Next, examine your diet. Looking for patterns between diet and energy level can be revealing. Many people will feel terrible after a carbohydrate heavy meal. In fact, carbohydrates are often the culprit if you get waves of fatigue one to two hours after eating them. Decreasing the carbohydrates in your diet and focusing on meals that include a combination of high quality carbs, protein and healthy fats will often minimize carbohydrate induced fatigue.


Vitamin Deficiencies

And what if you are sleeping enough and eating well, but still find it hard to get through the day? Simple vitamin deficiencies can make us feel rotten. Iron deficiency and B12 deficiency especially can cause significant fatigue even if blood levels of these vitamins are in the low normal range. If you are struggling to make it through the day, it is worth asking your doctor to check for these deficiencies.


Anxiety and Depression

Mood disorders such as depression and in some cases, anxiety can zap energy. The biochemical changes that cause depression don’t just depress mood, but also depress our alertness, focus and motivation. At the same time, those same neurotransmitters that depress all the brain’s functions also disrupt sleep further exacerbating the fatigue we feel. If you suspect depression or anxiety are contributing to your fatigue you should reach out to your doctor or therapist immediately.


Thyroid Disease

Hypothyroidism, or an underactive thyroid, is a common cause of fatigue in people that may be missed. Hypothyroidism can develop at any time, but new hypothyroidism is especially common in the year after giving birth and around menopause. Simple blood testing can diagnose thyroid issues.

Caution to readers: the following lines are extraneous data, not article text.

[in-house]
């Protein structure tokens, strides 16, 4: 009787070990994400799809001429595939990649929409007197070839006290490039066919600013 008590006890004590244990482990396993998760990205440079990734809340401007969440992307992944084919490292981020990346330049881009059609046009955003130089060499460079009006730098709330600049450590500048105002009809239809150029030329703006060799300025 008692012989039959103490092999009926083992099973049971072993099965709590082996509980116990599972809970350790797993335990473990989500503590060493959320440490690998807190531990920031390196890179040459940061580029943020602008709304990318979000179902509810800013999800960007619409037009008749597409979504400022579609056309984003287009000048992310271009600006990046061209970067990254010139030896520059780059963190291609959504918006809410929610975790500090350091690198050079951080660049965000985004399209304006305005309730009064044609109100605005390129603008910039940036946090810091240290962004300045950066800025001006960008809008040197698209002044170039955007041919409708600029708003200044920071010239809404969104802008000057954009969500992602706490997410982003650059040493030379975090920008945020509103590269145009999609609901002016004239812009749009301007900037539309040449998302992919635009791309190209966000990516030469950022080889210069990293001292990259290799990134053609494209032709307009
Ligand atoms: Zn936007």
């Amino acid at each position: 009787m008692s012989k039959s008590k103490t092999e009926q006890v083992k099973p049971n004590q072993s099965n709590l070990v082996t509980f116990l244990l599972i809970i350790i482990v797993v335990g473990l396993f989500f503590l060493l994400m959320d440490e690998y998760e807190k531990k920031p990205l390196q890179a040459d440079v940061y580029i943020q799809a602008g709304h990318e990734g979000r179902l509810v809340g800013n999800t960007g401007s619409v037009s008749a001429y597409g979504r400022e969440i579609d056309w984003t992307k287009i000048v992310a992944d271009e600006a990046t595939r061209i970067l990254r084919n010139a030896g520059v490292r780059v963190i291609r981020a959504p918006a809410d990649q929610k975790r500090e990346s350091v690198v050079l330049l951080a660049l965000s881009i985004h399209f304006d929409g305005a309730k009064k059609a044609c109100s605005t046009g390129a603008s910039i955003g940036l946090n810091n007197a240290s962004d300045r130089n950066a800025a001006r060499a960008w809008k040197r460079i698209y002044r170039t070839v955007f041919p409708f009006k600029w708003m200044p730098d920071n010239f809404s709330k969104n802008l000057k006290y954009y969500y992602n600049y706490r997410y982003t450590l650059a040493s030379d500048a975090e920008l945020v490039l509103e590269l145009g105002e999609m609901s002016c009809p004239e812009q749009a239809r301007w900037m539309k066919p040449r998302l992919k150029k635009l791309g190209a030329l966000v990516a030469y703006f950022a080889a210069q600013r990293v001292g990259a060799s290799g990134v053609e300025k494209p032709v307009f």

Many people will explain away their fatigue. They have a lot of responsibilities: a job, a house, kids, parents, a partner. There is always an excuse. A work presentation to stress over, a baby that is teething, a teenager out past curfew. But there comes a point where on-going tiredness deserves medical attention, so that we can feel well and enjoy our time.

While this is not an exhaustive list of causes of fatigue--if you have addressed the basics and still find yourself dragging, then perhaps it is time to consult us here at Palmetto Endocrinology.

Joseph W. Mathews, MD, FACP, FACE, ECNU, CCD Joseph Mathews, MD, FACP, FACE, ECNU, CCD Joseph W. Mathews M.D., a board certified Endocrinologist and Medical Director of Palmetto Endocrinology, was born and raised in South Carolina. He earned his Bachelor of Science in Biology from the College of Charleston, Cum Laude. He then achieved his M.D. at the Medical University of South Carolina where he also completed his residency in Internal Medicine and a Fellowship in Endocrinology, Diabetes, and Metabolism. Dr. Mathews is also a Fellow of both the American College of Endocrinology and the American College of Physicians, holds an Endocrine Certification in Neck Ultrasound (ECNU) and is a Certified Clinical Densitometrist (CCD). He has extensive experience performing ultrasound guided fine needle aspiration biopsies. His practice includes a range of specializations including prescribing and fitting patients with insulin pumps. Dr. Mathews' practice has drawn patients from out of state to benefit from his expertise in thyroid disorders, diabetes, cortisol problems and their Endocrine disorders.